You may be asking why bookkeepers would recalculate their line in the first place – after all, if most people are already betting on the wrong side of the equation, why mess with a good thing for the books? There are two main reasons:

  • To encourage more people to place the “wrong” bet
  • To discourage sharps

Remember, sharps tend to bet a lot more money on games than squares do. That means that while the bets placed may be 75% Chiefs and 25% Falcons, the actual money pouring in may be closer to 50/50. If too many sharps bet too much on the Falcons, bookkeepers stand to lose a lot of money. By skewing the point spread to -8/+8, they’ll get more bets on the Chiefs (who the bookkeepers believe they misevaluated), and fewer sharps betting on the Falcons (who have lost some of their edge). 

Obviously, this isn’t an exact science – bookkeepers want to keep the money around 50/50 on either side, so they’ll try to calculate a new line that will achieve that goal. They may, after some time, feel that the line still isn’t accurate, and adjust it again.

Following reverse line movements

Now that you know what reverse line movements are, you might decide that they’re an important signal to use in your betting strategy.

Here’s the problem: how do you track them?

In order to get a read on how a line is moving, you need to know how many people are betting on each side of the line. To do that, you need a lot of data about bettors, something most bettors simply don’t have access to.

There are tools online that claim to monitor and report reverse line movements. The biggest problem with these tools is that it’s hard to evaluate how accurate their data is – without access to the datasets they’re using, there’s no real way of knowing whether or not a particular movement is a reverse line movement.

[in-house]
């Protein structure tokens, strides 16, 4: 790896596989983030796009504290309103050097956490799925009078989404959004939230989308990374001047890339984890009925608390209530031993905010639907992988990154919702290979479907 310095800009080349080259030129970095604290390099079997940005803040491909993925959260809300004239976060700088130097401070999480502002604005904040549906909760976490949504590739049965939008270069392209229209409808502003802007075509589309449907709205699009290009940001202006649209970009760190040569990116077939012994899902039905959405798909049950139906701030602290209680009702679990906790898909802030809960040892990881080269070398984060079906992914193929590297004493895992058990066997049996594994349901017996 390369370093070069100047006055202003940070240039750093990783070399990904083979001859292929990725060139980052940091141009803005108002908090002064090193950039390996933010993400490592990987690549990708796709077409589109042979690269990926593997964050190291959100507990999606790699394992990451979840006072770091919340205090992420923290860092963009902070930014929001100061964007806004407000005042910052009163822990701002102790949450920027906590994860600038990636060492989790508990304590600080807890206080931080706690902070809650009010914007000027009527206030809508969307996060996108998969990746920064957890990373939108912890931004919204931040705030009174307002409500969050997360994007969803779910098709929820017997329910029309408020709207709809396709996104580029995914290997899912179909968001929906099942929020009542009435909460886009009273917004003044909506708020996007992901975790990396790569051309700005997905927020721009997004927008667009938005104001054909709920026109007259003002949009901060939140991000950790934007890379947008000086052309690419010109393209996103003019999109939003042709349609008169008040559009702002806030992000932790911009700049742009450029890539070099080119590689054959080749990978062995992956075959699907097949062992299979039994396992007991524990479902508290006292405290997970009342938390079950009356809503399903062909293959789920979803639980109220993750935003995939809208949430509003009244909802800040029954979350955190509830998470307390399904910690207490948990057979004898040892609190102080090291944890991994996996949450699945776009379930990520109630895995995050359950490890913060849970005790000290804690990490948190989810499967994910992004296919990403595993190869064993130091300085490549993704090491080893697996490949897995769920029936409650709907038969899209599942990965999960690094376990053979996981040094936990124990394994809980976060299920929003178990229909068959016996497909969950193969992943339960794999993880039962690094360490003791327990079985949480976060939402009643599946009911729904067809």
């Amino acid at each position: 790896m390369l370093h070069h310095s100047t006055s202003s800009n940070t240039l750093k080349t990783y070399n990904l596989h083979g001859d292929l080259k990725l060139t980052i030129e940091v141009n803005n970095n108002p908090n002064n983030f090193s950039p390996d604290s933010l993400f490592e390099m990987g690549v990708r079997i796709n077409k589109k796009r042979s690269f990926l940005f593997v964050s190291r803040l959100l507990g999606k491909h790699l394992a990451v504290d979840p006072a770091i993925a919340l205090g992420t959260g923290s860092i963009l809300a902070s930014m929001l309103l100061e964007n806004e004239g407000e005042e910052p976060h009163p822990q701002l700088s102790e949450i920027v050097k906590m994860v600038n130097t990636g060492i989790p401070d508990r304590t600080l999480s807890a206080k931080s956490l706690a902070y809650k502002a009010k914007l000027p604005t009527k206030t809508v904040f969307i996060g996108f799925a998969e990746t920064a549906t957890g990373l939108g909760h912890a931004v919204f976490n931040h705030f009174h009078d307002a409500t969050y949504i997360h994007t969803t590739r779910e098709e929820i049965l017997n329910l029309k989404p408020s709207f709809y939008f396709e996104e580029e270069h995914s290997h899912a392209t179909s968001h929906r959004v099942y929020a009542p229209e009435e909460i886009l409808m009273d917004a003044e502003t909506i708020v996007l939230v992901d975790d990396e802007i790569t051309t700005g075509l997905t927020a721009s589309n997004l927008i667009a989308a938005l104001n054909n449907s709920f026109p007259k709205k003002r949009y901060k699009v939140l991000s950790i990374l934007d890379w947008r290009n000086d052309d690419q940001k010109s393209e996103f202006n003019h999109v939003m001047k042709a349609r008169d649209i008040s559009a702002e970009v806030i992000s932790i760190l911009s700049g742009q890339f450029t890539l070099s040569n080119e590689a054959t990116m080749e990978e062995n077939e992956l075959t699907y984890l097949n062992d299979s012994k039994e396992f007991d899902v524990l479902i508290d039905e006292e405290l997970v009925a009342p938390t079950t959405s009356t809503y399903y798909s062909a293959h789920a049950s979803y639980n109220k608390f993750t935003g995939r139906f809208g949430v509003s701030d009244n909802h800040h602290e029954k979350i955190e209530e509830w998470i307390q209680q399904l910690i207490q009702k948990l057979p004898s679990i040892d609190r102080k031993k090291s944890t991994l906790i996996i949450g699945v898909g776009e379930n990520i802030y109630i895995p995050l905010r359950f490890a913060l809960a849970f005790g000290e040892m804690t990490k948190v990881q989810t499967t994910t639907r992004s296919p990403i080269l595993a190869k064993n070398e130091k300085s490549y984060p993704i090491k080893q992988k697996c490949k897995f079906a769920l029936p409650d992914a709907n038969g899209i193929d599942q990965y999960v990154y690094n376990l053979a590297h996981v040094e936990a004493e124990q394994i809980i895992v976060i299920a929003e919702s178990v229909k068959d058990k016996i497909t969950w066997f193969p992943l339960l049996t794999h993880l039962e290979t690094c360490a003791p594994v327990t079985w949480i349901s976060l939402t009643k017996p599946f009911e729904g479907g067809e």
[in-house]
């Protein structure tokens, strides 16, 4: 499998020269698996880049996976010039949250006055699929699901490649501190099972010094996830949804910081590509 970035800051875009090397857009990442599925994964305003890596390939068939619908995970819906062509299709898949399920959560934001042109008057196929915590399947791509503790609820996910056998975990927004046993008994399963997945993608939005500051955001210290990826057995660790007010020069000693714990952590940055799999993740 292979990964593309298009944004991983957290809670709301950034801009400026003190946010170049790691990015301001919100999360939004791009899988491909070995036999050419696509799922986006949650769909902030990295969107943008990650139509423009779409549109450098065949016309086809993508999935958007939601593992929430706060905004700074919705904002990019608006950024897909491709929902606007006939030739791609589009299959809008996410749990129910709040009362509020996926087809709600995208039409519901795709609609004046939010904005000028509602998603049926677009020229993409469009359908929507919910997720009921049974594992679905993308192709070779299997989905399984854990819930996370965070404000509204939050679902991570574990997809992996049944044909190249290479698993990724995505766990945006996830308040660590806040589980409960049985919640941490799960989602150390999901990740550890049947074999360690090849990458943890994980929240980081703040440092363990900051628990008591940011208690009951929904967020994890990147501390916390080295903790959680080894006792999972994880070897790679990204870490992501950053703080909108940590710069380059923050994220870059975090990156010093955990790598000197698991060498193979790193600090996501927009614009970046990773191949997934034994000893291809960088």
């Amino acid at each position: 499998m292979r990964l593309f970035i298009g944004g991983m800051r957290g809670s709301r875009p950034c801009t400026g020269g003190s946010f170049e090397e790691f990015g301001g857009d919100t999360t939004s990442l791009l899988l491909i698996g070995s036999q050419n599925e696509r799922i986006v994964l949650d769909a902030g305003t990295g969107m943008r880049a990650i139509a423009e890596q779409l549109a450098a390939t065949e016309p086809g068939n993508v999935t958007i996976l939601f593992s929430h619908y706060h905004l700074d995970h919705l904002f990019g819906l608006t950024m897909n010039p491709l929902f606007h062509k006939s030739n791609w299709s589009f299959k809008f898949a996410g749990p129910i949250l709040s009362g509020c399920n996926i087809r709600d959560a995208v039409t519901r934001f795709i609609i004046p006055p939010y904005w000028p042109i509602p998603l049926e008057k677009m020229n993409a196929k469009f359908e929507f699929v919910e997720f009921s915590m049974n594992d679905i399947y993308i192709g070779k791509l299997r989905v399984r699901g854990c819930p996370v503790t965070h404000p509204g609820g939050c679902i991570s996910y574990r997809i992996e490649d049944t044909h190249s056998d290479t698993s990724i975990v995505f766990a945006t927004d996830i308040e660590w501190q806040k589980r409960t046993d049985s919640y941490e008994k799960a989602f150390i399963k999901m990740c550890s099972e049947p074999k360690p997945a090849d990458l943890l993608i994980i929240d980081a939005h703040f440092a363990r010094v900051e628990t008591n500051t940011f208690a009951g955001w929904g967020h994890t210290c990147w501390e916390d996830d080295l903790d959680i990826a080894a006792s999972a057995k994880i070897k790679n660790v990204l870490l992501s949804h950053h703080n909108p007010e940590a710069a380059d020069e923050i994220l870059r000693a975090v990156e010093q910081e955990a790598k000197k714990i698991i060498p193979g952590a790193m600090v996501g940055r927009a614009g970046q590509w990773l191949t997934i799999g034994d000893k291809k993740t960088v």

Betting on reverse line movements

Now that you know what reverse line movements are, and how you might be able to find them, we can answer the big question: should you bet when you see a reverse line movement, and who should you bet on?

The answer: it’s complicated.

As a rule of thumb, you should never bet based on only one piece of information. A reverse line movement tells you that sharps are probably betting on the least popular side, but sharps aren’t always right. Even though they win most of the time in the long run, a good sharp may still only average around 60-65%. It’s better than a coin flip, but it doesn’t mean you shouldn’t be cautious. 

You should also keep in mind that when the line moves, it’s moving in order to discourage sharps. That means if you’re betting after the line moved, you may already be too late – it’s possible sharps won’t continue to take the action.

It’s best to look at reverse line movements as one signal of many. The reverse movement itself weights your bet toward whatever side of the line the sharps are betting on – but the movement also means worse odds on that very side. 

Kyle Covers Spreads uses a wide variety of factors to determine which side of the line the smart money is on: that means considering reverse line movements, but also considering how the point spread or total changes as a result of that movement. Injuries, historical trends, player performance – all of these things, and more, are factored in.